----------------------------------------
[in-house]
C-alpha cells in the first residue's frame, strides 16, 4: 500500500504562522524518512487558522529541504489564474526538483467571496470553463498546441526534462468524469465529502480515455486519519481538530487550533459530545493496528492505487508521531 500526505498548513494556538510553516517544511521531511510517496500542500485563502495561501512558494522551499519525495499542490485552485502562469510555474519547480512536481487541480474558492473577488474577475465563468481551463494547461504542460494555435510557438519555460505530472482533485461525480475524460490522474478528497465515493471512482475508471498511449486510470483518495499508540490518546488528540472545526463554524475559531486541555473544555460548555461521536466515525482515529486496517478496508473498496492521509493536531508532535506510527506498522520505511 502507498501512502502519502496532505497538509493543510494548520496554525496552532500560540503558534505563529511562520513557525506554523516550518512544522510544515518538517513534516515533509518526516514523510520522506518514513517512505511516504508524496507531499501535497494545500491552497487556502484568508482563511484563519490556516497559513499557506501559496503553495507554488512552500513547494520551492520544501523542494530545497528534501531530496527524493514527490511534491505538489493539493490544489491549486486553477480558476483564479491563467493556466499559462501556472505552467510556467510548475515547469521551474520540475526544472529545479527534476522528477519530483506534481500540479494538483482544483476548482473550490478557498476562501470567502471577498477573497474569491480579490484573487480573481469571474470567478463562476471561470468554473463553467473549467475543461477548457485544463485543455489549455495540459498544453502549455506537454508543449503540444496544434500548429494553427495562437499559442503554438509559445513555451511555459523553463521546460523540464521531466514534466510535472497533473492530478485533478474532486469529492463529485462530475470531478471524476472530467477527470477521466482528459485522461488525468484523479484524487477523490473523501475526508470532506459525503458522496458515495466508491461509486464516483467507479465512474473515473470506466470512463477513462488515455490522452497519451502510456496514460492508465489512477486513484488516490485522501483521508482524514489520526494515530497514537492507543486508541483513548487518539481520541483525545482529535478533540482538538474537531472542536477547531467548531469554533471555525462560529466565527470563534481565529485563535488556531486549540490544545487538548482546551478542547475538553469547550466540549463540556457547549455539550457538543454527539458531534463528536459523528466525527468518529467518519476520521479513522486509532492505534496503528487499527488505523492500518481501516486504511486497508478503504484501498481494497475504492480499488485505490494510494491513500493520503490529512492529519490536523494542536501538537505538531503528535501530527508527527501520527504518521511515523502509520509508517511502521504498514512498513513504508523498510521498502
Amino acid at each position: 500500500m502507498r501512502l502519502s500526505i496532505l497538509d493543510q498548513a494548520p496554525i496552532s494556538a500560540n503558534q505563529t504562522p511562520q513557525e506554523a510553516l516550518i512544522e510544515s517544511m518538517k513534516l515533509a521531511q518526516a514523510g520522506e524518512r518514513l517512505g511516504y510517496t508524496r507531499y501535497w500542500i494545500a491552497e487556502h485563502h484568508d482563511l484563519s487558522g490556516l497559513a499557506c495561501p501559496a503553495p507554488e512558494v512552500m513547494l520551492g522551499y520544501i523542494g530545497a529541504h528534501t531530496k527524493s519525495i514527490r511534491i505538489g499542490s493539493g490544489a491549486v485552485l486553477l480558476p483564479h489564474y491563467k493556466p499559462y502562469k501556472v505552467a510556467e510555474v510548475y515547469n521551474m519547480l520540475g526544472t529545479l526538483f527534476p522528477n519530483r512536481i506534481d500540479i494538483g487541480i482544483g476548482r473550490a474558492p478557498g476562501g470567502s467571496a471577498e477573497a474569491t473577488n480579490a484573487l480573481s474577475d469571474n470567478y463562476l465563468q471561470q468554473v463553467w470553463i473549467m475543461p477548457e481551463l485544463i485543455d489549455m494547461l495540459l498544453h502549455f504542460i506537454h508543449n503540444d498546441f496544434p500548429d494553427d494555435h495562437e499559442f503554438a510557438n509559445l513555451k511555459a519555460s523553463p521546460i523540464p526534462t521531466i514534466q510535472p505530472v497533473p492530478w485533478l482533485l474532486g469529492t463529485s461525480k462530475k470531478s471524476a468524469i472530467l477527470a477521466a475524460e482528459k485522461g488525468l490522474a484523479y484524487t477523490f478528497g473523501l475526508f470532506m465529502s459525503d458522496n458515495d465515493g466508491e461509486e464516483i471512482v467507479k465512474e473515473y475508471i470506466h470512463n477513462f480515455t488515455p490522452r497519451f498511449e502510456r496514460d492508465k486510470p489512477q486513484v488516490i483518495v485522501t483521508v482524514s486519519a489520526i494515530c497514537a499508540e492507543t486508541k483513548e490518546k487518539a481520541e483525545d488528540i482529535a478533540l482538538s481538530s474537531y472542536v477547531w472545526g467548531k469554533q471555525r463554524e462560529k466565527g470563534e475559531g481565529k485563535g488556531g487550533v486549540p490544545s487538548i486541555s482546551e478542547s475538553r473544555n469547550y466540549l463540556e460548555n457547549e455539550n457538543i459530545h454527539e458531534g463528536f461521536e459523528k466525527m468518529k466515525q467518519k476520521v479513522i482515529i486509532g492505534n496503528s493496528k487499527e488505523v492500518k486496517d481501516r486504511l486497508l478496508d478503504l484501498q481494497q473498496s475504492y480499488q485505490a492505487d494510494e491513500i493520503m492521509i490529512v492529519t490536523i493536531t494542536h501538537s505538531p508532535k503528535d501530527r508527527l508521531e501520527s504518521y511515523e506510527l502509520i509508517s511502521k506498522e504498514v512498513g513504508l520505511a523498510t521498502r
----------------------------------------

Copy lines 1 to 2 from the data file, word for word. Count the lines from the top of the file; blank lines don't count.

[in-house]
C-alpha cells in the first residue's frame, strides 16, 4: 500500500504562522524518512487558522529541504489564474526538483467571496470553463498546441526534462468524469465529502480515455486519519481538530487550533459530545493496528492505487508521531 500526505498548513494556538510553516517544511521531511510517496500542500485563502495561501512558494522551499519525495499542490485552485502562469510555474519547480512536481487541480474558492473577488474577475465563468481551463494547461504542460494555435510557438519555460505530472482533485461525480475524460490522474478528497465515493471512482475508471498511449486510470483518495499508540490518546488528540472545526463554524475559531486541555473544555460548555461521536466515525482515529486496517478496508473498496492521509493536531508532535506510527506498522520505511 502507498501512502502519502496532505497538509493543510494548520496554525496552532500560540503558534505563529511562520513557525506554523516550518512544522510544515518538517513534516515533509518526516514523510520522506518514513517512505511516504508524496507531499501535497494545500491552497487556502484568508482563511484563519490556516497559513499557506501559496503553495507554488512552500513547494520551492520544501523542494530545497528534501531530496527524493514527490511534491505538489493539493490544489491549486486553477480558476483564479491563467493556466499559462501556472505552467510556467510548475515547469521551474520540475526544472529545479527534476522528477519530483506534481500540479494538483482544483476548482473550490478557498476562501470567502471577498477573497474569491480579490484573487480573481469571474470567478463562476471561470468554473463553467473549467475543461477548457485544463485543455489549455495540459498544453502549455506537454508543449503540444496544434500548429494553427495562437499559442503554438509559445513555451511555459523553463521546460523540464521531466514534466510535472497533473492530478485533478474532486469529492463529485462530475470531478471524476472530467477527470477521466482528459485522461488525468484523479484524487477523490473523501475526508470532506459525503458522496458515495466508491461509486464516483467507479465512474473515473470506466470512463477513462488515455490522452497519451502510456496514460492508465489512477486513484488516490485522501483521508482524514489520526494515530497514537492507543486508541483513548487518539481520541483525545482529535478533540482538538474537531472542536477547531467548531469554533471555525462560529466565527470563534481565529485563535488556531486549540490544545487538548482546551478542547475538553469547550466540549463540556457547549455539550457538543454527539458531534463528536459523528466525527468518529467518519476520521479513522486509532492505534496503528487499527488505523492500518481501516486504511486497508478503504484501498481494497475504492480499488485505490494510494491513500493520503490529512492529519490536523494542536501538537505538531503528535501530527508527527501520527504518521511515523502509520509508517511502521504498514512498513513504508523498510521498502